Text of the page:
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From Gerald Wiltse <>
Subject Exciting Use Case for Groovy - Log Analytics
Date Wed, 30 Dec 2015 21:46:22 GMT
We are going to use Groovy for more-than-trivial log-parsing and
analytics.  The groovy language native functionality seems fairly-well
suited for this, but probably far from purpose-built Query Languages.

Is it well-suited enough to simply teach a dev-ops team to write the rules
in native groovy with closures (none of them know groovy)? Or, should I try
to create a SQL-like Query Language within groovy for this (which will be
more familiar to the average sysadmin/dba)?  Is that the idea behind
creating DSL's?  But is that just re-inventing the wheel and overkill for a
small IT company? Should I instead look to integrate one of the countless
new and exciting query/analytics languages into Groovy?  If so, do any make
particular sense?

I know... every answer depends on requirements/context. The JVMs that runs
the scripts each monitor about 15-25 servers, run one copy of the script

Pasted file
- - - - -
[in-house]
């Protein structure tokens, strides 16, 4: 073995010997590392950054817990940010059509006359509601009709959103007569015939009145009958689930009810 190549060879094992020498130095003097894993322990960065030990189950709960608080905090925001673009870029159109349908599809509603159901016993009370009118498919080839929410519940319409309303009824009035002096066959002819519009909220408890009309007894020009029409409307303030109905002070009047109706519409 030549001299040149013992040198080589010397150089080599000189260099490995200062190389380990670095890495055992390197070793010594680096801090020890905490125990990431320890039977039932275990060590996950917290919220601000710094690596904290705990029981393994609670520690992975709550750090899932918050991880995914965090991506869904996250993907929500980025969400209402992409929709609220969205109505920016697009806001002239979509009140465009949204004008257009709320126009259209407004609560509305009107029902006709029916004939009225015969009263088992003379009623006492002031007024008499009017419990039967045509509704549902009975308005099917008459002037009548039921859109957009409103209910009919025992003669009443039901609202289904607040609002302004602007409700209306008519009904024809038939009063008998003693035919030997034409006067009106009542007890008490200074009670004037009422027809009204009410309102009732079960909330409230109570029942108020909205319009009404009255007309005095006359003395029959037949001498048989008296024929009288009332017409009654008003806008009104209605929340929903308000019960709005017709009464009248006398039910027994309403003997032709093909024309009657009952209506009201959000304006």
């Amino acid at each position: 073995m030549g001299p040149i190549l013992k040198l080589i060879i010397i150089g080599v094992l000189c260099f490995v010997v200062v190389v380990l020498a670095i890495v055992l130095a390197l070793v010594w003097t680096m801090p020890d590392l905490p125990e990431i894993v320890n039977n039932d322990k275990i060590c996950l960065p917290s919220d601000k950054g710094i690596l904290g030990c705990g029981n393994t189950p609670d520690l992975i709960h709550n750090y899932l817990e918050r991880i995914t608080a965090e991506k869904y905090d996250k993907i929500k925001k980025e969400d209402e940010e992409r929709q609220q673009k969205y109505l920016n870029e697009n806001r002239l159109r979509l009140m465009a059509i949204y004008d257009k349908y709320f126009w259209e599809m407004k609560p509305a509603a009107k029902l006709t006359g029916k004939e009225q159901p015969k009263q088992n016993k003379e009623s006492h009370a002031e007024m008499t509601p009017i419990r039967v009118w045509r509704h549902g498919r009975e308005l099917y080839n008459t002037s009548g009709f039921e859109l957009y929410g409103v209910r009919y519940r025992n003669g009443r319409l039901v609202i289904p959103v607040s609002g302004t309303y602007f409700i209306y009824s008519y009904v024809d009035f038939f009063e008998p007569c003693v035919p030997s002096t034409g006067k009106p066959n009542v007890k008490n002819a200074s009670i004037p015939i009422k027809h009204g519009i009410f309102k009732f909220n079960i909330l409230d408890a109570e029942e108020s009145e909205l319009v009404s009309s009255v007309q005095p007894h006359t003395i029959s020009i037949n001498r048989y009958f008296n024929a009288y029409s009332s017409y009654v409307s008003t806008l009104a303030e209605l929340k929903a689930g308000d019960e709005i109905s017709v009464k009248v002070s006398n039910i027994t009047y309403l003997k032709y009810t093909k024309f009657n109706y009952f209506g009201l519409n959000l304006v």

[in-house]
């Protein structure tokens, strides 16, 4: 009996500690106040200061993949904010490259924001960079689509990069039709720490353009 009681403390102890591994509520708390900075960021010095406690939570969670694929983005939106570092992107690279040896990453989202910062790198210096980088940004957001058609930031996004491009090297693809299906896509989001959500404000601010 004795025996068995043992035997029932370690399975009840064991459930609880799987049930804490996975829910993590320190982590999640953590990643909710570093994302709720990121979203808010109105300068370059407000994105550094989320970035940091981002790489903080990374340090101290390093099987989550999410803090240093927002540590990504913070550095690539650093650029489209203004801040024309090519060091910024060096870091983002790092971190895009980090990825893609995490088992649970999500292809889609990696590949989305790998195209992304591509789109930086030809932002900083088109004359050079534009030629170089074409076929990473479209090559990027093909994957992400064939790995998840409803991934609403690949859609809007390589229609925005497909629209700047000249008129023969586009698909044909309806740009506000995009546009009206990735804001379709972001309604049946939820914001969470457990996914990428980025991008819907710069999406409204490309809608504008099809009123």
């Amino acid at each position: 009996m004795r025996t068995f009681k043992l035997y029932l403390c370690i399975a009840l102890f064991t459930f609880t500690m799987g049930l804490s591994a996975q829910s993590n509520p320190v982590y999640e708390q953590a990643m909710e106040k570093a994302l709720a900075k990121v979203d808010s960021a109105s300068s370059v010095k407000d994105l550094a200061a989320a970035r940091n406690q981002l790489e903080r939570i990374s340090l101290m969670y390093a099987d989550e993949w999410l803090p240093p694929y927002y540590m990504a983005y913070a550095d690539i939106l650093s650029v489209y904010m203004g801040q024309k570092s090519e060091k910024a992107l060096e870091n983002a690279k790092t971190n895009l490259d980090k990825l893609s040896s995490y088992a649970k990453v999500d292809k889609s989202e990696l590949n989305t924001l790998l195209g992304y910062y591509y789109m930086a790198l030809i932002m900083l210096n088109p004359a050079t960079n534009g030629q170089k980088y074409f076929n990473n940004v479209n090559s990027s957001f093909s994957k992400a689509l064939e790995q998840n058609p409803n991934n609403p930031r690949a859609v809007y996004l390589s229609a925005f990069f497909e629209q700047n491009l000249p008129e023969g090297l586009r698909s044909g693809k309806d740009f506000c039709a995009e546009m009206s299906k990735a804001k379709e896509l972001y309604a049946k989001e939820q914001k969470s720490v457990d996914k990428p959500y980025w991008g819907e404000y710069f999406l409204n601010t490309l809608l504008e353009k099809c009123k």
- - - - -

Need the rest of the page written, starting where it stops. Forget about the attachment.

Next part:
for each server every 5 minutes, and return 5-500 log lines each time. We
currently support about 20 of these JVM's, scaling to 50 or 100 in the next
year.  If we are successful, we might make a specialty practice out of this
form of specialized log-parsing as a service, so efficiency, scalability,
modularity, flexibility... all very real factors.

I'm not sure if much of the Groovy community is aware, but Logicmonitor is
an amazing SAAS based infrastructure monitoring tool that enables users to
write custom Groovy scripts to be embedded and executed for monitoring
purposes. They just added powershell, but it was groovy-only for a few
years now.

I've been using these to do custom monitoring of Oracle-based applications
for a year (mostly JMX and JDBC queries with lots of math and logic). It's
really starting to come together as a contender in the dev-ops monitoring

They've now added more robust Log-File support, enabling digestion of log
files in groovy scripts for the stated purposes of alerting based on what
is returned from the script, this is why I am looking for advise on the
best approach.

Gerald R. Wiltse
248-893-9110 (c)
888-248-7095 (p)
888-272-6046 (f)

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